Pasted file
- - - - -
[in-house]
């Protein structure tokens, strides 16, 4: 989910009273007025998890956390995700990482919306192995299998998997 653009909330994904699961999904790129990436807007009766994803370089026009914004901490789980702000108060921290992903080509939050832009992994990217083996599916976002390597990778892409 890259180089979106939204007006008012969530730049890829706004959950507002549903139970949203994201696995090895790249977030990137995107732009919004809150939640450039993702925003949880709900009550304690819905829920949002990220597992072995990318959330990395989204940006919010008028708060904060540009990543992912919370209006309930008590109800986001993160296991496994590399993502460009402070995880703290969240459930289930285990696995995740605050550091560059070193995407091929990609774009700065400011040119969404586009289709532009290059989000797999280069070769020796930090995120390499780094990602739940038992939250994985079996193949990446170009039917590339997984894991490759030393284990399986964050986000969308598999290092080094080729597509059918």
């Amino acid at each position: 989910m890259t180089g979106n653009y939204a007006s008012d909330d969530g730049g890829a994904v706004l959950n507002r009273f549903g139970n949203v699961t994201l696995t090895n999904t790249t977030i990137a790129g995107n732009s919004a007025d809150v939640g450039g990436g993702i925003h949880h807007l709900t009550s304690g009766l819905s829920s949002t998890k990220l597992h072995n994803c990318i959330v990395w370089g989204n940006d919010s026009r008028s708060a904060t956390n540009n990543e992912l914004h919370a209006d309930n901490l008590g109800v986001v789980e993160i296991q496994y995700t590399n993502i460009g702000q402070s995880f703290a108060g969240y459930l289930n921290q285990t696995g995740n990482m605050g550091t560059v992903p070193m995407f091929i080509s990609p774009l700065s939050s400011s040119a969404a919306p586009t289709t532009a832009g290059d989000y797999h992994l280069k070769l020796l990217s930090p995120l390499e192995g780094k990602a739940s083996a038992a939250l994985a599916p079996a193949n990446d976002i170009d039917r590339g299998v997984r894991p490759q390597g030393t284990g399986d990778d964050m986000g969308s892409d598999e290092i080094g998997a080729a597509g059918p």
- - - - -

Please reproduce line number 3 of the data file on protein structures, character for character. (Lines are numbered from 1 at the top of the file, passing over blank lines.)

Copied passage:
């Amino acid at each position: 989910m890259t180089g979106n653009y939204a007006s008012d909330d969530g730049g890829a994904v706004l959950n507002r009273f549903g139970n949203v699961t994201l696995t090895n999904t790249t977030i990137a790129g995107n732009s919004a007025d809150v939640g450039g990436g993702i925003h949880h807007l709900t009550s304690g009766l819905s829920s949002t998890k990220l597992h072995n994803c990318i959330v990395w370089g989204n940006d919010s026009r008028s708060a904060t956390n540009n990543e992912l914004h919370a209006d309930n901490l008590g109800v986001v789980e993160i296991q496994y995700t590399n993502i460009g702000q402070s995880f703290a108060g969240y459930l289930n921290q285990t696995g995740n990482m605050g550091t560059v992903p070193m995407f091929i080509s990609p774009l700065s939050s400011s040119a969404a919306p586009t289709t532009a832009g290059d989000y797999h992994l280069k070769l020796l990217s930090p995120l390499e192995g780094k990602a739940s083996a038992a939250l994985a599916p079996a193949n990446d976002i170009d039917r590339g299998v997984r894991p490759q390597g030393t284990g399986d990778d964050m986000g969308s892409d598999e290092i080094g998997a080729a597509g059918p």